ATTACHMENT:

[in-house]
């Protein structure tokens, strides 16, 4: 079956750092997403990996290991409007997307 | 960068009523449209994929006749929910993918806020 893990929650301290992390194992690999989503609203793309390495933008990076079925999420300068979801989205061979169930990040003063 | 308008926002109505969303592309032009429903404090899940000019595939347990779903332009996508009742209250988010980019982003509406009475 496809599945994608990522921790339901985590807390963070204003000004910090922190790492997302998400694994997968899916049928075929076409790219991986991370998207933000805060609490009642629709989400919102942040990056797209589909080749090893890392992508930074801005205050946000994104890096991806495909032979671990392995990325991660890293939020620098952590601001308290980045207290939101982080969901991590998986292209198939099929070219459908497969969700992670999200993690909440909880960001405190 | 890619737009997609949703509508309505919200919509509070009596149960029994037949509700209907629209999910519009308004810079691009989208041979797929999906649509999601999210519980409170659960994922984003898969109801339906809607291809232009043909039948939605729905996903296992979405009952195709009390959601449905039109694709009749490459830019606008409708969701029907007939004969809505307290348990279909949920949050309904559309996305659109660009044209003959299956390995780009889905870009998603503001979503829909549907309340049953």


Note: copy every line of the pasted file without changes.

[in-house]
């Protein structure tokens, strides 16, 4: 079956750092997403990996290991409007997307 | 960068009523449209994929006749929910993918806020 893990929650301290992390194992690999989503609203793309390495933008990076079925999420300068979801989205061979169930990040003063 | 308008926002109505969303592309032009429903404090899940000019595939347990779903332009996508009742209250988010980019982003509406009475 496809599945994608990522921790339901985590807390963070204003000004910090922190790492997302998400694994997968899916049928075929076409790219991986991370998207933000805060609490009642629709989400919102942040990056797209589909080749090893890392992508930074801005205050946000994104890096991806495909032979671990392995990325991660890293939020620098952590601001308290980045207290939101982080969901991590998986292209198939099929070219459908497969969700992670999200993690909440909880960001405190 | 890619737009997609949703509508309505919200919509509070009596149960029994037949509700209907629209999910519009308004810079691009989208041979797929999906649509999601999210519980409170659960994922984003898969109801339906809607291809232009043909039948939605729905996903296992979405009952195709009390959601449905039109694709009749490459830019606008409708969701029907007939004969809505307290348990279909949920949050309904559309996305659109660009044209003959299956390995780009889905870009998603503001979503829909549907309340049953």